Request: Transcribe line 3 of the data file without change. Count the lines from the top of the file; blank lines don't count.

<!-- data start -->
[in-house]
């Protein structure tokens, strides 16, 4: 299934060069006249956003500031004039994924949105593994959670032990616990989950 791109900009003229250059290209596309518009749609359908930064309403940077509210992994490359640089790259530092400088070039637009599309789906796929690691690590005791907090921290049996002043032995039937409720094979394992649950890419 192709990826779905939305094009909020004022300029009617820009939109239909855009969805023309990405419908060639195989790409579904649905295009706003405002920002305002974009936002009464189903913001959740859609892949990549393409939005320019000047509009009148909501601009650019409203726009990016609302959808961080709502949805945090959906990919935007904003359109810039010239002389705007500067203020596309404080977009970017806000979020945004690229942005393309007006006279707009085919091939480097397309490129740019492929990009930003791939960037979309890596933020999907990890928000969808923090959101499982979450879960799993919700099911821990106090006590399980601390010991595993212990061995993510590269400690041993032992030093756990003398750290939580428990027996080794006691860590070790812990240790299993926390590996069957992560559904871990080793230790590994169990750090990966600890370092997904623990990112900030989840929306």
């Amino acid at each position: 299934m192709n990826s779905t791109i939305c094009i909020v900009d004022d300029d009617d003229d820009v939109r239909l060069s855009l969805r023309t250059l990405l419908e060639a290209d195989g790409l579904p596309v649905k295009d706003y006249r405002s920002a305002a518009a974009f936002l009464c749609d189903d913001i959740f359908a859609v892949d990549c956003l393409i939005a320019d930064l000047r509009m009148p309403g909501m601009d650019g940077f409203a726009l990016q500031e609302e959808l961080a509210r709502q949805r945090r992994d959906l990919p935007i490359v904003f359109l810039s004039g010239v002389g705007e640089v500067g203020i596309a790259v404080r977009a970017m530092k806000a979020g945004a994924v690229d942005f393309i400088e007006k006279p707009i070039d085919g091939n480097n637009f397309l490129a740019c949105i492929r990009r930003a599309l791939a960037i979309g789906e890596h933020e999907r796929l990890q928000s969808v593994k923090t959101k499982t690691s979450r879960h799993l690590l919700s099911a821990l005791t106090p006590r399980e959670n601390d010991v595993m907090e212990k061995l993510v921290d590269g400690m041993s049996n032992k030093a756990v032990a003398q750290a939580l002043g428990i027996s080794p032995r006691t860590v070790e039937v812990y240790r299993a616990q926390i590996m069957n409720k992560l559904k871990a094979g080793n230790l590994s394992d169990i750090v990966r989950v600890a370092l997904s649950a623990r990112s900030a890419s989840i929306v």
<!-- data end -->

């Amino acid at each position: 299934m192709n990826s779905t791109i939305c094009i909020v900009d004022d300029d009617d003229d820009v939109r239909l060069s855009l969805r023309t250059l990405l419908e060639a290209d195989g790409l579904p596309v649905k295009d706003y006249r405002s920002a305002a518009a974009f936002l009464c749609d189903d913001i959740f359908a859609v892949d990549c956003l393409i939005a320019d930064l000047r509009m009148p309403g909501m601009d650019g940077f409203a726009l990016q500031e609302e959808l961080a509210r709502q949805r945090r992994d959906l990919p935007i490359v904003f359109l810039s004039g010239v002389g705007e640089v500067g203020i596309a790259v404080r977009a970017m530092k806000a979020g945004a994924v690229d942005f393309i400088e007006k006279p707009i070039d085919g091939n480097n637009f397309l490129a740019c949105i492929r990009r930003a599309l791939a960037i979309g789906e890596h933020e999907r796929l990890q928000s969808v593994k923090t959101k499982t690691s979450r879960h799993l690590l919700s099911a821990l005791t106090p006590r399980e959670n601390d010991v595993m907090e212990k061995l993510v921290d590269g400690m041993s049996n032992k030093a756990v032990a003398q750290a939580l002043g428990i027996s080794p032995r006691t860590v070790e039937v812990y240790r299993a616990q926390i590996m069957n409720k992560l559904k871990a094979g080793n230790l590994s394992d169990i750090v990966r989950v600890a370092l997904s649950a623990r990112s900030a890419s989840i929306v």